Friday, April 23, 2010

Nine Years Later

Today is the ninth anniversary of my mom's death. The day she passed away I couldn't imagine what my life would be like nearly a decade later. Juliana was barely eight months old and Jason and I were scraping by somehow in our "charming" little apartment on Chicago's northwest side. I was finally getting into a good routine with the baby and really enjoying being a mom. I can remember that morning sitting at my dining room table while Juli napped. It was one of the first warm spring days of the year and I had the windows open as I sorted through the mail, paying bills. Mom had been in the hospital for a couple of weeks and they were trying to figure out what course of treatment to take next for her cancer but I had just seen her the day before and I really believed in my heart that she was going to get better. I remember sitting there next to the window and feeling the breeze flow through the room and I thought to myself, "Wow, life is really good."

Then I got the phone call.

Since then I have been very cautious about letting myself think, "Wow, life is really good." Of course, I KNOW that I have a good life. I am incredibly lucky. However, something about totally surrendering to that feeling and having that "perfect" moment is a little bit scary for me because I feel like the second I do it will all be taken away. I am GRATEFUL for what I have but very careful not to get too comfortable and start taking things for granted. Over the past year in particular, as I've started to develop new friendships in Milwaukee and begun to feel like I've found my place here I've been flirting with this feeling again.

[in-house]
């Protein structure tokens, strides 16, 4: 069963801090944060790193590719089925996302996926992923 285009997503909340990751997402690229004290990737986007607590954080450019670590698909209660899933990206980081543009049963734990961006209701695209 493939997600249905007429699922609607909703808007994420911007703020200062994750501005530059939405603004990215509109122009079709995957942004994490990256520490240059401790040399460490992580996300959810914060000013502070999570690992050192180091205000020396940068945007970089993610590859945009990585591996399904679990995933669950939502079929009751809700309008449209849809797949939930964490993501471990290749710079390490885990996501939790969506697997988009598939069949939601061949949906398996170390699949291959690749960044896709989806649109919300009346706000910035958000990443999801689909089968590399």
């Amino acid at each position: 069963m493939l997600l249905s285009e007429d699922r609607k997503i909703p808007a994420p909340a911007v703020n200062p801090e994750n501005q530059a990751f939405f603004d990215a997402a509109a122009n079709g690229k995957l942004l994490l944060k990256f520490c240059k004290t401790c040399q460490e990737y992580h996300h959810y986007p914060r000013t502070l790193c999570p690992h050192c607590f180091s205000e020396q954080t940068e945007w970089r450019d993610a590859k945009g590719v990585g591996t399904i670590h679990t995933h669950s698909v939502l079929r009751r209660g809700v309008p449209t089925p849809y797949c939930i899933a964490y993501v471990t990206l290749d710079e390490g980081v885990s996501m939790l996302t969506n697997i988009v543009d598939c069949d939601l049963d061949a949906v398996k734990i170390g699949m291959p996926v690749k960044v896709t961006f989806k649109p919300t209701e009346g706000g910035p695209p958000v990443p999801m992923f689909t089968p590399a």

When I was out running the other day I kept thinking about how amazed my mom would be if she could see what I am doing now. It's not that I was a couch potato when she was alive but even running a 5K was unthinkable for me back then so a full marathon? GET. OUT. She was always my biggest fan back when I was dancing in college and she came to see every last performance I was in, no matter how small it was. In fact, my very last show at Columbia College she wasn't feeling very well and called to say she wouldn't be making the drive in. I was ok with it but it turned out that she went back and forth about it all day- wondering if she had made the right decision- and then at the last minute ended up driving nearly two hours into Chicago to watch me perform. I think the piece I was in was about ten minutes long. However, it was my last performance before I left to have Juliana and she said she just wasn't sure if she'd ever get the chance to see me dance again. Turns out she was right. She wouldn't.

I'm not dancing on stage anymore but I know that my mom would be my biggest cheerleader at every race I run now. When I run the marathon in my hometown of Rockford, Illinois next month I'm going to picture her at the finish line and maybe for that one short moment I'll be able to close my eyes and think to myself, "Wow, life is really good."


  1. Wow - what a wonderful mom with a huge heart for you! If it helps, remember that she is always with you. So life is really good, and she is really proud of you.

  2. Your mom sounds like one cool lady. She certainly passed that coolness on to her daughter.

  3. You remain a wonderful daughter.

  4. Thinking of you on this difficult day. Mom's love is right there with you!

  5. Oh Tracey...I am weeping for you and thinking of you on this difficult day. Hugs. Let me know if you need anything.